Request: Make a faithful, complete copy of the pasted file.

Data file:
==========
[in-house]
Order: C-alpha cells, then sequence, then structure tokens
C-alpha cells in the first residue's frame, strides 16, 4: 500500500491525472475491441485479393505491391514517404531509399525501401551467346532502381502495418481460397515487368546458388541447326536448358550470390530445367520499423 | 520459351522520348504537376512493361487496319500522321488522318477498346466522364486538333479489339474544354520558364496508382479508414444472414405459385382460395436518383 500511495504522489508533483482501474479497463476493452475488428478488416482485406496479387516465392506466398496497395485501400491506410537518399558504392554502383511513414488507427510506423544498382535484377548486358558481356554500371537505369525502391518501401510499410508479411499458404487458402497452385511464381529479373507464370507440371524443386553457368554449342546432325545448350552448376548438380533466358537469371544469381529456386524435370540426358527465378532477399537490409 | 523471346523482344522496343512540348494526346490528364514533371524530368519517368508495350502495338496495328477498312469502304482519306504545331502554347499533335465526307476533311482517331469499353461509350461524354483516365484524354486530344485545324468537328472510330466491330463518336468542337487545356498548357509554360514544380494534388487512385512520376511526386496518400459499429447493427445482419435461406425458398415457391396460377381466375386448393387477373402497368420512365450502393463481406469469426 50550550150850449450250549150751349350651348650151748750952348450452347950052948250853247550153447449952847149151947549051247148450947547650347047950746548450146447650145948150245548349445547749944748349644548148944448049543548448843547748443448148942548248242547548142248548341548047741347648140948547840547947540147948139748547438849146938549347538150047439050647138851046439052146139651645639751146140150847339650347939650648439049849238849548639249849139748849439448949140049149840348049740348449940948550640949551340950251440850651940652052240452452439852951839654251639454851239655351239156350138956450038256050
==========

[in-house]
Order: C-alpha cells, then sequence, then structure tokens
C-alpha cells in the first residue's frame, strides 16, 4: 500500500491525472475491441485479393505491391514517404531509399525501401551467346532502381502495418481460397515487368546458388541447326536448358550470390530445367520499423 | 520459351522520348504537376512493361487496319500522321488522318477498346466522364486538333479489339474544354520558364496508382479508414444472414405459385382460395436518383 500511495504522489508533483482501474479497463476493452475488428478488416482485406496479387516465392506466398496497395485501400491506410537518399558504392554502383511513414488507427510506423544498382535484377548486358558481356554500371537505369525502391518501401510499410508479411499458404487458402497452385511464381529479373507464370507440371524443386553457368554449342546432325545448350552448376548438380533466358537469371544469381529456386524435370540426358527465378532477399537490409 | 523471346523482344522496343512540348494526346490528364514533371524530368519517368508495350502495338496495328477498312469502304482519306504545331502554347499533335465526307476533311482517331469499353461509350461524354483516365484524354486530344485545324468537328472510330466491330463518336468542337487545356498548357509554360514544380494534388487512385512520376511526386496518400459499429447493427445482419435461406425458398415457391396460377381466375386448393387477373402497368420512365450502393463481406469469426 50550550150850449450250549150751349350651348650151748750952348450452347950052948250853247550153447449952847149151947549051247148450947547650347047950746548450146447650145948150245548349445547749944748349644548148944448049543548448843547748443448148942548248242547548142248548341548047741347648140948547840547947540147948139748547438849146938549347538150047439050647138851046439052146139651645639751146140150847339650347939650648439049849238849548639249849139748849439448949140049149840348049740348449940948550640949551340950251440850651940652052240452452439852951839654251639454851239655351239156350138956450038256050